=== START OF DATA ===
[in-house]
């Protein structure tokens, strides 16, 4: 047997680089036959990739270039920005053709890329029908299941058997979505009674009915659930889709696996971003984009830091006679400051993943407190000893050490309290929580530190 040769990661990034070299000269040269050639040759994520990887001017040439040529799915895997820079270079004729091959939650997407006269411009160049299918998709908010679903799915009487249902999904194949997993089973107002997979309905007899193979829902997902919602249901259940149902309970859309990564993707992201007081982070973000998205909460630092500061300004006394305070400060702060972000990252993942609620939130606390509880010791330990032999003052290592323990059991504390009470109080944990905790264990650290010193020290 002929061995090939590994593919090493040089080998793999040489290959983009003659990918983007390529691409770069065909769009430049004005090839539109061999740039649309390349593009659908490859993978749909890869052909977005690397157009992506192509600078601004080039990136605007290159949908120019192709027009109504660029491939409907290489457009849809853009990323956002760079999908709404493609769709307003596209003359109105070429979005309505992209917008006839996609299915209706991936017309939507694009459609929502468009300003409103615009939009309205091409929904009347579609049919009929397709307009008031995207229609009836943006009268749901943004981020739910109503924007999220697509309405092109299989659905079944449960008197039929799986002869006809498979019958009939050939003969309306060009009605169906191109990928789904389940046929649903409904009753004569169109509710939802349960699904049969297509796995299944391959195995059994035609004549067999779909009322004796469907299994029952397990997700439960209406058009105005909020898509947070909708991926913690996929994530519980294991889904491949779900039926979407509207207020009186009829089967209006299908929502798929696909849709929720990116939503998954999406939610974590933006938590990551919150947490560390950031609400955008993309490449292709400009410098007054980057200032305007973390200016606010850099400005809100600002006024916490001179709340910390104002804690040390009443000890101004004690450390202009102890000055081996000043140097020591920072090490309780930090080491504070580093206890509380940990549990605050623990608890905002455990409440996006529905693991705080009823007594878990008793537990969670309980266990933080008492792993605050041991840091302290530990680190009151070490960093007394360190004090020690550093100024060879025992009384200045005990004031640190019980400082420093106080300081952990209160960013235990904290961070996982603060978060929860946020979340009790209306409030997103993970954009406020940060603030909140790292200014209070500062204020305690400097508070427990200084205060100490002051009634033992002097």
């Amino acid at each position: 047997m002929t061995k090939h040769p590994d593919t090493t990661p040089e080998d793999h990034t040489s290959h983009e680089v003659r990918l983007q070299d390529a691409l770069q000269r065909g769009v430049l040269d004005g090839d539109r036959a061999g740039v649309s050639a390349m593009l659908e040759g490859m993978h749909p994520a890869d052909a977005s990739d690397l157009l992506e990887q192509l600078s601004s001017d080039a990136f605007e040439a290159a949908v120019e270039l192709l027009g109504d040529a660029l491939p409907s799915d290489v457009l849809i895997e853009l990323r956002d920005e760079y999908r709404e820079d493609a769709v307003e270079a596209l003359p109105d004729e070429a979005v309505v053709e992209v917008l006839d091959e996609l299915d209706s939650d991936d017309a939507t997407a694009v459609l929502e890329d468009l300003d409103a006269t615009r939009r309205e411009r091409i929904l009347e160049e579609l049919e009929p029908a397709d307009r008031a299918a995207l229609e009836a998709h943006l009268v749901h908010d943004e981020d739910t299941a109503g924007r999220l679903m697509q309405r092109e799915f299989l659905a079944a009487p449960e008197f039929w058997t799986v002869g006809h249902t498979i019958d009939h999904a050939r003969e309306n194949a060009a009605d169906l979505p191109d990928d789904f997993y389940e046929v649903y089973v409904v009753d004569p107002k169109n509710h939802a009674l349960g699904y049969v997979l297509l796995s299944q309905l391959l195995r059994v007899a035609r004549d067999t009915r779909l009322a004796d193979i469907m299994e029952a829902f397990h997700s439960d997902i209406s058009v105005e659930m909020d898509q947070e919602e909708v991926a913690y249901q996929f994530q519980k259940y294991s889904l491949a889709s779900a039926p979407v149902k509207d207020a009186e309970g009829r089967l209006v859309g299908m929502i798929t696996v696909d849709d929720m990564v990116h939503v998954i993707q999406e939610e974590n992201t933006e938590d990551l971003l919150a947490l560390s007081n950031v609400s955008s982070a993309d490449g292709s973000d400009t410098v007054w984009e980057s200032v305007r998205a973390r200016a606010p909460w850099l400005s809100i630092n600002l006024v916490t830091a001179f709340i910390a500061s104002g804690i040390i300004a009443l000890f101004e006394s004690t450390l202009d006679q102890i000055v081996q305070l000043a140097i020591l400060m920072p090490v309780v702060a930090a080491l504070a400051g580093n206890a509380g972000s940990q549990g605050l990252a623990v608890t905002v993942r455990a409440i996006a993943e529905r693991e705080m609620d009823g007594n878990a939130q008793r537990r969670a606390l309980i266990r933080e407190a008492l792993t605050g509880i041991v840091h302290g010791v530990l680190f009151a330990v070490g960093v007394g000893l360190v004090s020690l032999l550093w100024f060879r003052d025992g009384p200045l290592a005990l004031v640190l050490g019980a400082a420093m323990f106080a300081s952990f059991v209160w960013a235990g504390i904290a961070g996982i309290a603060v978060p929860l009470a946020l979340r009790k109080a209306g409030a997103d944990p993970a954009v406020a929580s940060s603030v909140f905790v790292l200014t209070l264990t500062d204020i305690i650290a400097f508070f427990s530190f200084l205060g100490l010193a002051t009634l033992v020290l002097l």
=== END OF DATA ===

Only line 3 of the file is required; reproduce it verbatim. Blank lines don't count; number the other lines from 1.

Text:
């Amino acid at each position: 047997m002929t061995k090939h040769p590994d593919t090493t990661p040089e080998d793999h990034t040489s290959h983009e680089v003659r990918l983007q070299d390529a691409l770069q000269r065909g769009v430049l040269d004005g090839d539109r036959a061999g740039v649309s050639a390349m593009l659908e040759g490859m993978h749909p994520a890869d052909a977005s990739d690397l157009l992506e990887q192509l600078s601004s001017d080039a990136f605007e040439a290159a949908v120019e270039l192709l027009g109504d040529a660029l491939p409907s799915d290489v457009l849809i895997e853009l990323r956002d920005e760079y999908r709404e820079d493609a769709v307003e270079a596209l003359p109105d004729e070429a979005v309505v053709e992209v917008l006839d091959e996609l299915d209706s939650d991936d017309a939507t997407a694009v459609l929502e890329d468009l300003d409103a006269t615009r939009r309205e411009r091409i929904l009347e160049e579609l049919e009929p029908a397709d307009r008031a299918a995207l229609e009836a998709h943006l009268v749901h908010d943004e981020d739910t299941a109503g924007r999220l679903m697509q309405r092109e799915f299989l659905a079944a009487p449960e008197f039929w058997t799986v002869g006809h249902t498979i019958d009939h999904a050939r003969e309306n194949a060009a009605d169906l979505p191109d990928d789904f997993y389940e046929v649903y089973v409904v009753d004569p107002k169109n509710h939802a009674l349960g699904y049969v997979l297509l796995s299944q309905l391959l195995r059994v007899a035609r004549d067999t009915r779909l009322a004796d193979i469907m299994e029952a829902f397990h997700s439960d997902i209406s058009v105005e659930m909020d898509q947070e919602e909708v991926a913690y249901q996929f994530q519980k259940y294991s889904l491949a889709s779900a039926p979407v149902k509207d207020a009186e309970g009829r089967l209006v859309g299908m929502i798929t696996v696909d849709d929720m990564v990116h939503v998954i993707q999406e939610e974590n992201t933006e938590d990551l971003l919150a947490l560390s007081n950031v609400s955008s982070a993309d490449g292709s973000d400009t410098v007054w984009e980057s200032v305007r998205a973390r200016a606010p909460w850099l400005s809100i630092n600002l006024v916490t830091a001179f709340i910390a500061s104002g804690i040390i300004a009443l000890f101004e006394s004690t450390l202009d006679q102890i000055v081996q305070l000043a140097i020591l400060m920072p090490v309780v702060a930090a080491l504070a400051g580093n206890a509380g972000s940990q549990g605050l990252a623990v608890t905002v993942r455990a409440i996006a993943e529905r693991e705080m609620d009823g007594n878990a939130q008793r537990r969670a606390l309980i266990r933080e407190a008492l792993t605050g509880i041991v840091h302290g010791v530990l680190f009151a330990v070490g960093v007394g000893l360190v004090s020690l032999l550093w100024f060879r003052d025992g009384p200045l290592a005990l004031v640190l050490g019980a400082a420093m323990f106080a300081s952990f059991v209160w960013a235990g504390i904290a961070g996982i309290a603060v978060p929860l009470a946020l979340r009790k109080a209306g409030a997103d944990p993970a954009v406020a929580s940060s603030v909140f905790v790292l200014t209070l264990t500062d204020i305690i650290a400097f508070f427990s530190f200084l205060g100490l010193a002051t009634l033992v020290l002097l």